Shark hunters set baited hooks off Australia's southwest coast on Sunday hoping to catch a great white that killed an American recreational diver in the area's third recent fatal attack.
Department of Fisheries manager Tony Cappelluti said crews took the extraordinary step of setting six lines with hooks off the picturesque tourist haven of Rottnest Island, where witnesses saw a 10-foot great white nudge their dive boat after George Thomas Wainwright of Houston was killed Saturday.
Wainwright, 32, had been living in a beachside suburb of the west coast city of Perth for several months on a work visa. His mother, Sharon, in Panama City, Florida, said the family was in shock and she declined to comment further when reached at home Sunday morning by The Associated Press.
According to Reuters, Wainwright suffered "obviously traumatic fatal injuries."
NBC News reported that there were two other Americans aboard the boat at the time of the attack.
"If the shark's in that vicinity, it may or may not take those baited hooks," Cappelluti told The Associated Press.
He said a decision would be made later Sunday on whether to continue the hunt, which has the potential to worsen the local shark threat.
"Because the hooks are baited, there is a possibility they might attract a shark back to the area," Cappelluti said. "We don't want to leave them there for a long period of time."
Scientists have warned against an overreaction to the third fatal shark attack off Australia's southwest coast in less than two months. Australia averages a little more than one fatal shark attack a year.
Barbara Weuringer, a University of Western Australia marine zoologist and shark researcher, urged against a shark hunt, saying there was no way of telling which shark was the killer without killing it and opening its stomach.
"It sounds a little bit like taking revenge, and we're talking about an endangered species," Weuringer said.
She said that the increase in shark attacks could reflect the human population increase in the southwest, and suggested that a more productive response would be to move up shark spotting flights from their November start date.
But a southwest coast-based diving tourism operator called on the Western Australia state government to kill sharks that pose a threat to humans.
"The nuisance sharks — the problem sharks that move into an area and are aggressive — should be dispatched to remove the risk of future attack," Rockingham Wild Encounters director Terry Howson told the AP.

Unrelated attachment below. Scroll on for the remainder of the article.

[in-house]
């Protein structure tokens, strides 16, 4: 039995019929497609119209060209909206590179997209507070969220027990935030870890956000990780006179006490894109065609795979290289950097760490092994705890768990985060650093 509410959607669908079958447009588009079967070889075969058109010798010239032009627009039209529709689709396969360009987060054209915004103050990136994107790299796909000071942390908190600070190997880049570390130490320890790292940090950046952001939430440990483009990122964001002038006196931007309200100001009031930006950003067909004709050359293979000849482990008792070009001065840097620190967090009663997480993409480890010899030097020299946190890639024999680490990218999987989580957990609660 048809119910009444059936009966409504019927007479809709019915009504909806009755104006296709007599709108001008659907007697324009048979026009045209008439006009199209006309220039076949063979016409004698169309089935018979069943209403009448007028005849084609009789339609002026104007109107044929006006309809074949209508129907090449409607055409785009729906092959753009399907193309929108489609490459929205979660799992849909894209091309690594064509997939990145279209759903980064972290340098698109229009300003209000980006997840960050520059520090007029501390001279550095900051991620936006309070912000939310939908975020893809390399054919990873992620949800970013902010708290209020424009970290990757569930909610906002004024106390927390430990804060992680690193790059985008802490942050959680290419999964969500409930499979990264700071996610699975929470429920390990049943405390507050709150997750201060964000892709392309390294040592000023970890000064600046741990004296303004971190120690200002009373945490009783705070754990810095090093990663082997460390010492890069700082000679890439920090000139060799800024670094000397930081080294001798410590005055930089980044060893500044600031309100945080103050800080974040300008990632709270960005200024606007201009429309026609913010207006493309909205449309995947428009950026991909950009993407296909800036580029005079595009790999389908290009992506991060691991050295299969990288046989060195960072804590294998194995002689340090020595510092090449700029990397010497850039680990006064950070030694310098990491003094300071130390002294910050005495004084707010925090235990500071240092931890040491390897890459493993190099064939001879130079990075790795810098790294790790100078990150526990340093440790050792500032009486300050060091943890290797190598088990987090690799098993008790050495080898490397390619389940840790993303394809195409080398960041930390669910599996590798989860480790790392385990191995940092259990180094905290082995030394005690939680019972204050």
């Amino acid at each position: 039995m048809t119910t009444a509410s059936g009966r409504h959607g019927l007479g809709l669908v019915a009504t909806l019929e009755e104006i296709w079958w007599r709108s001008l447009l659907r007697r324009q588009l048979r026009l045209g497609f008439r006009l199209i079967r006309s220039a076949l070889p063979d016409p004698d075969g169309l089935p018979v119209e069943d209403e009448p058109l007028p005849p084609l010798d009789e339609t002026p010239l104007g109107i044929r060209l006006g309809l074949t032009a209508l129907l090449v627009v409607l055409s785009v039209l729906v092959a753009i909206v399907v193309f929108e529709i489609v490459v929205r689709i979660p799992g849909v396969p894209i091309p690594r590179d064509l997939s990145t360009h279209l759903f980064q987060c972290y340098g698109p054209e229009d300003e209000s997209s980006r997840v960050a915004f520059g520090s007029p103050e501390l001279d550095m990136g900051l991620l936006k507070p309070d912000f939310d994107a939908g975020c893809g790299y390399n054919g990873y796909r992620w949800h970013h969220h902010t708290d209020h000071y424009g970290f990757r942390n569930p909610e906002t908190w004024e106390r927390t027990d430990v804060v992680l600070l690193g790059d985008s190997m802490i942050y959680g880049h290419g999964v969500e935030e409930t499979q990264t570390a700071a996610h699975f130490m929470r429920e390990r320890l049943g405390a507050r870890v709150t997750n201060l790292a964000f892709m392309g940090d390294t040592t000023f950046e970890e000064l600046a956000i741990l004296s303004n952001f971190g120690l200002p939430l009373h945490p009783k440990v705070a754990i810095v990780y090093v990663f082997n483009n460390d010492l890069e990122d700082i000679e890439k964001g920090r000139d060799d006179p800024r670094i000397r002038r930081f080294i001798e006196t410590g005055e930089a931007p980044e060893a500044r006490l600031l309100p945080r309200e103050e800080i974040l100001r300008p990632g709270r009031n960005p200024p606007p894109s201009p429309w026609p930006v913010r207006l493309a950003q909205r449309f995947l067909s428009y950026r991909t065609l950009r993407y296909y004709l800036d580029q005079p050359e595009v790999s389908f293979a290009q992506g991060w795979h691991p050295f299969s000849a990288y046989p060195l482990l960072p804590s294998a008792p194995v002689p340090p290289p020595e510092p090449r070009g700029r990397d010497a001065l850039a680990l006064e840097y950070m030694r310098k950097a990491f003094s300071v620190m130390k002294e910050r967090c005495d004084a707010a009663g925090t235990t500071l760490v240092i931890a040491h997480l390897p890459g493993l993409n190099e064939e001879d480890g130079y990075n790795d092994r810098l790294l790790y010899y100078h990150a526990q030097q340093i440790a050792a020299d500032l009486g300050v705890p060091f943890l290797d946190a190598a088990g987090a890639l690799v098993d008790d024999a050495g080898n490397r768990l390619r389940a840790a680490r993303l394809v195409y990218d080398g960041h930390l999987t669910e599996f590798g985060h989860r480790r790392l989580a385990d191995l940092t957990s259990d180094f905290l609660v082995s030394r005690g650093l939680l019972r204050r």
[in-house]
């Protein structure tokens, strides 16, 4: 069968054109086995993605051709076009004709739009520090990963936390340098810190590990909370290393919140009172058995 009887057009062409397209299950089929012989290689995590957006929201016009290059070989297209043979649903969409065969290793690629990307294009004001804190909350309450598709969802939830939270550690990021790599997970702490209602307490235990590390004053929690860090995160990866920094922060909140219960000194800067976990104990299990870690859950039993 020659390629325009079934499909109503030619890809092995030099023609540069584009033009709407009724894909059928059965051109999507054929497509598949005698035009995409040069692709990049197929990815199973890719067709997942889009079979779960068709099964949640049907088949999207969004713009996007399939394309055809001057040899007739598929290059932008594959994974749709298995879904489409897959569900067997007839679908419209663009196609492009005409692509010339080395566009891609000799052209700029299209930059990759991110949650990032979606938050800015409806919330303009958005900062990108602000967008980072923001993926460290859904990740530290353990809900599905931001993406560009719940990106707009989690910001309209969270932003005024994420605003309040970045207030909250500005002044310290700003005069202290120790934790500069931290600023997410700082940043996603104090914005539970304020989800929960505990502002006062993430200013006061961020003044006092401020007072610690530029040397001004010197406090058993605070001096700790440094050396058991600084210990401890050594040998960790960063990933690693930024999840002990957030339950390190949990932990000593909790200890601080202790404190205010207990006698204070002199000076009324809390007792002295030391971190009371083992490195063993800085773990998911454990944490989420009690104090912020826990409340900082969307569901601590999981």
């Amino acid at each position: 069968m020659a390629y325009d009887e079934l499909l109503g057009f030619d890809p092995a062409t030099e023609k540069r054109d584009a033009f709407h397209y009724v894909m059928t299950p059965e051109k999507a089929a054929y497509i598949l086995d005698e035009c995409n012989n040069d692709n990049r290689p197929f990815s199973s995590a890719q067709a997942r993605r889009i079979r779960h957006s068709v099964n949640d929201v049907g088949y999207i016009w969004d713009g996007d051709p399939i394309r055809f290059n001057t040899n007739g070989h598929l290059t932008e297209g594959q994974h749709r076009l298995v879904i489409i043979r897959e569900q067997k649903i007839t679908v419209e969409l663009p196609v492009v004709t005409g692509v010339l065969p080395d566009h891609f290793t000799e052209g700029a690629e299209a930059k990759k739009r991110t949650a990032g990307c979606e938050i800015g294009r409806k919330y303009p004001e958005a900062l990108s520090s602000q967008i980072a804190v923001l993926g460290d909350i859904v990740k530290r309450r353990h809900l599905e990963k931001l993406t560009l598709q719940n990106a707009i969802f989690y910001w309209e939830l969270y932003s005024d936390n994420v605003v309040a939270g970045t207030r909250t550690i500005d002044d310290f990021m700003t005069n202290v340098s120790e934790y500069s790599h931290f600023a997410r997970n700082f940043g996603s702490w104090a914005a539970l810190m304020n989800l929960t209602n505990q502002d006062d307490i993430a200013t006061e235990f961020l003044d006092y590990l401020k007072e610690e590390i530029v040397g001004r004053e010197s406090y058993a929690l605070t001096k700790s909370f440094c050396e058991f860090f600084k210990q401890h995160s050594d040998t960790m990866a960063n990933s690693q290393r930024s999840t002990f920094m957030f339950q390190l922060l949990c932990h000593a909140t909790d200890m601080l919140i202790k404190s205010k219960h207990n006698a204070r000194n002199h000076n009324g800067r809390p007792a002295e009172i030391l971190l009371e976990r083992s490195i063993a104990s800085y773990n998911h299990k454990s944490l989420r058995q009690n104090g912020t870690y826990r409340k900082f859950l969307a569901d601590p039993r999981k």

Howson has been campaigning for government action on sharks since one of his tour guides, Elyse Frankcom, was injured in a shark attack last year.
"It's absolutely hurting the tourist trade," he said. "Australia is getting a name for itself as being full of dangerous animals."
In Saturday's attack, the shark struck near a dive boat 500 yards north of Rottnest Island, which is 11 miles west of a popular Perth beach where a 64-year-old Australian swimmer is believed to have been taken by a great white on Oct. 10.
Authorities cannot say whether Wainwright was killed by the same shark that is believed to have taken Bryn Martin as he made his regular morning swim from Perth's Cottesloe Beach toward a buoy about 380 yards offshore.
But an analysis of Martin's torn swimming trunks recovered from the seabed near the buoy pointed to a great white shark being the culprit. No other trace of Martin has been found.
The two attacks follow the Sept. 4 death of 21-year-old bodyboarder Kyle Burden, whose legs were bitten off by a shark described as 15 feet long at a beach south of Perth. Witnesses were unsure of the type of shark.
Barry Bruce, a marine biologist and great white expert, said it was unlikely that the same shark was responsible for all three fatalities.
"A more plausible explanation is that this is the time of year when sharks move along the coast, and there are undoubtedly multiple sharks out there following this exact pattern," Bruce said.
Western Australia state authorities have been allowed to kill great whites that endanger humans despite the shark's endangered status since 2000, when Perth businessman Ken Crew was killed in front of hundreds of horrified beachgoers while wading in knee-deep water off Cottesloe. Officials believe the culprit was a 13-foot great white.
Sunday was the first time authorities have exercised the legal exemption to hunt a great white.
Western Australia Premier Colin Barnett said Saturday that his government would consider shark culls in the future.
Great whites can grow to more than 20 feet long and 5,000 pounds. They are protected in Australia, a primary location for the species.